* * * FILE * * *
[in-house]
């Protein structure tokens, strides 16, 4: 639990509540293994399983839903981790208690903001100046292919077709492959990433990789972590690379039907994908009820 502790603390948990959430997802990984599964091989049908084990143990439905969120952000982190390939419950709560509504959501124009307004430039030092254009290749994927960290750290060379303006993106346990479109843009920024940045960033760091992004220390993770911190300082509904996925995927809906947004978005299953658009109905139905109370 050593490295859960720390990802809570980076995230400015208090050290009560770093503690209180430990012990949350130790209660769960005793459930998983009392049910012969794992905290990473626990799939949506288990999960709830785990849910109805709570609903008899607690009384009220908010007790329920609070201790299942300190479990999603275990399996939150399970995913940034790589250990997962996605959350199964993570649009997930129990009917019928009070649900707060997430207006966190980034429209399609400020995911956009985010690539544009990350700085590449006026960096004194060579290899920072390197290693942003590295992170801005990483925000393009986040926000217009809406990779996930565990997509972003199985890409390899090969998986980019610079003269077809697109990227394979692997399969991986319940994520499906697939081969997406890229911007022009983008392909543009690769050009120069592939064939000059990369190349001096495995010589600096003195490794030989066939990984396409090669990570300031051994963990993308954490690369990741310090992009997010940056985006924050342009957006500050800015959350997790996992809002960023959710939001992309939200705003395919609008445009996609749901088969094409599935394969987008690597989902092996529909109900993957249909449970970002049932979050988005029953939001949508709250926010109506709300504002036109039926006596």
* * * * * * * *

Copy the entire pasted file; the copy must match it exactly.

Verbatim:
[in-house]
């Protein structure tokens, strides 16, 4: 639990509540293994399983839903981790208690903001100046292919077709492959990433990789972590690379039907994908009820 502790603390948990959430997802990984599964091989049908084990143990439905969120952000982190390939419950709560509504959501124009307004430039030092254009290749994927960290750290060379303006993106346990479109843009920024940045960033760091992004220390993770911190300082509904996925995927809906947004978005299953658009109905139905109370 050593490295859960720390990802809570980076995230400015208090050290009560770093503690209180430990012990949350130790209660769960005793459930998983009392049910012969794992905290990473626990799939949506288990999960709830785990849910109805709570609903008899607690009384009220908010007790329920609070201790299942300190479990999603275990399996939150399970995913940034790589250990997962996605959350199964993570649009997930129990009917019928009070649900707060997430207006966190980034429209399609400020995911956009985010690539544009990350700085590449006026960096004194060579290899920072390197290693942003590295992170801005990483925000393009986040926000217009809406990779996930565990997509972003199985890409390899090969998986980019610079003269077809697109990227394979692997399969991986319940994520499906697939081969997406890229911007022009983008392909543009690769050009120069592939064939000059990369190349001096495995010589600096003195490794030989066939990984396409090669990570300031051994963990993308954490690369990741310090992009997010940056985006924050342009957006500050800015959350997790996992809002960023959710939001992309939200705003395919609008445009996609749901088969094409599935394969987008690597989902092996529909109900993957249909449970970002049932979050988005029953939001949508709250926010109506709300504002036109039926006596």